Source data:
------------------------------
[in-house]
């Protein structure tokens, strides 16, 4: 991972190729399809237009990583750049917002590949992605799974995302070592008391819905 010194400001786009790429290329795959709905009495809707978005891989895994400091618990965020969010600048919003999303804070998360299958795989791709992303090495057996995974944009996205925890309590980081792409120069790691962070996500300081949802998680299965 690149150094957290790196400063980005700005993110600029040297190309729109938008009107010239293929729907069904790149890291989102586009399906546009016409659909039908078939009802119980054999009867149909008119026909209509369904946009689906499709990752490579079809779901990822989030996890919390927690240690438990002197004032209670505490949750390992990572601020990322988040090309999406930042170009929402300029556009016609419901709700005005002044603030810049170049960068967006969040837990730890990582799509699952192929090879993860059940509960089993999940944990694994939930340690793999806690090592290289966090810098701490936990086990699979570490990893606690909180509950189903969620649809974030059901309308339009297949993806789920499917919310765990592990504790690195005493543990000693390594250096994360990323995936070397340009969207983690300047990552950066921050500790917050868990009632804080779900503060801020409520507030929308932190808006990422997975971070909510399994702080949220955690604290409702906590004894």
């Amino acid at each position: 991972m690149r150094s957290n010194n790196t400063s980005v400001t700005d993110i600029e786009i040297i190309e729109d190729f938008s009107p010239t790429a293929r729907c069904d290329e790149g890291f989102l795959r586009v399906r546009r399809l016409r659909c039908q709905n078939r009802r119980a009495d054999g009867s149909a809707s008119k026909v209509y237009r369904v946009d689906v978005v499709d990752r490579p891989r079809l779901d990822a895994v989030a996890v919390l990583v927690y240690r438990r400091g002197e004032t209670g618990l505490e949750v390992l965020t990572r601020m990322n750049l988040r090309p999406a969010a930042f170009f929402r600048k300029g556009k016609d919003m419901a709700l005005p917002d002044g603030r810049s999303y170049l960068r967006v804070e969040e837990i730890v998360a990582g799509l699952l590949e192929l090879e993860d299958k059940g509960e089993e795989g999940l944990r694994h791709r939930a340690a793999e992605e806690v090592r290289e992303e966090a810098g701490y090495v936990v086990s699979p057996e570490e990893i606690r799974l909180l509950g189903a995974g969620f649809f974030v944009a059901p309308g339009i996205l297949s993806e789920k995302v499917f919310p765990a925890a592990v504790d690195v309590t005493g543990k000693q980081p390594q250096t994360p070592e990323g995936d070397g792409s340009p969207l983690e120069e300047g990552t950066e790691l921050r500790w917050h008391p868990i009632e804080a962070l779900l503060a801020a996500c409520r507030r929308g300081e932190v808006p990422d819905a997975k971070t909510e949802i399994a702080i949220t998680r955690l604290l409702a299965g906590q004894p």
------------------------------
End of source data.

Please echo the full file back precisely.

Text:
[in-house]
């Protein structure tokens, strides 16, 4: 991972190729399809237009990583750049917002590949992605799974995302070592008391819905 010194400001786009790429290329795959709905009495809707978005891989895994400091618990965020969010600048919003999303804070998360299958795989791709992303090495057996995974944009996205925890309590980081792409120069790691962070996500300081949802998680299965 690149150094957290790196400063980005700005993110600029040297190309729109938008009107010239293929729907069904790149890291989102586009399906546009016409659909039908078939009802119980054999009867149909008119026909209509369904946009689906499709990752490579079809779901990822989030996890919390927690240690438990002197004032209670505490949750390992990572601020990322988040090309999406930042170009929402300029556009016609419901709700005005002044603030810049170049960068967006969040837990730890990582799509699952192929090879993860059940509960089993999940944990694994939930340690793999806690090592290289966090810098701490936990086990699979570490990893606690909180509950189903969620649809974030059901309308339009297949993806789920499917919310765990592990504790690195005493543990000693390594250096994360990323995936070397340009969207983690300047990552950066921050500790917050868990009632804080779900503060801020409520507030929308932190808006990422997975971070909510399994702080949220955690604290409702906590004894």
């Amino acid at each position: 991972m690149r150094s957290n010194n790196t400063s980005v400001t700005d993110i600029e786009i040297i190309e729109d190729f938008s009107p010239t790429a293929r729907c069904d290329e790149g890291f989102l795959r586009v399906r546009r399809l016409r659909c039908q709905n078939r009802r119980a009495d054999g009867s149909a809707s008119k026909v209509y237009r369904v946009d689906v978005v499709d990752r490579p891989r079809l779901d990822a895994v989030a996890v919390l990583v927690y240690r438990r400091g002197e004032t209670g618990l505490e949750v390992l965020t990572r601020m990322n750049l988040r090309p999406a969010a930042f170009f929402r600048k300029g556009k016609d919003m419901a709700l005005p917002d002044g603030r810049s999303y170049l960068r967006v804070e969040e837990i730890v998360a990582g799509l699952l590949e192929l090879e993860d299958k059940g509960e089993e795989g999940l944990r694994h791709r939930a340690a793999e992605e806690v090592r290289e992303e966090a810098g701490y090495v936990v086990s699979p057996e570490e990893i606690r799974l909180l509950g189903a995974g969620f649809f974030v944009a059901p309308g339009i996205l297949s993806e789920k995302v499917f919310p765990a925890a592990v504790d690195v309590t005493g543990k000693q980081p390594q250096t994360p070592e990323g995936d070397g792409s340009p969207l983690e120069e300047g990552t950066e790691l921050r500790w917050h008391p868990i009632e804080a962070l779900l503060a801020a996500c409520r507030r929308g300081e932190v808006p990422d819905a997975k971070t909510e949802i399994a702080i949220t998680r955690l604290l409702a299965g906590q004894p």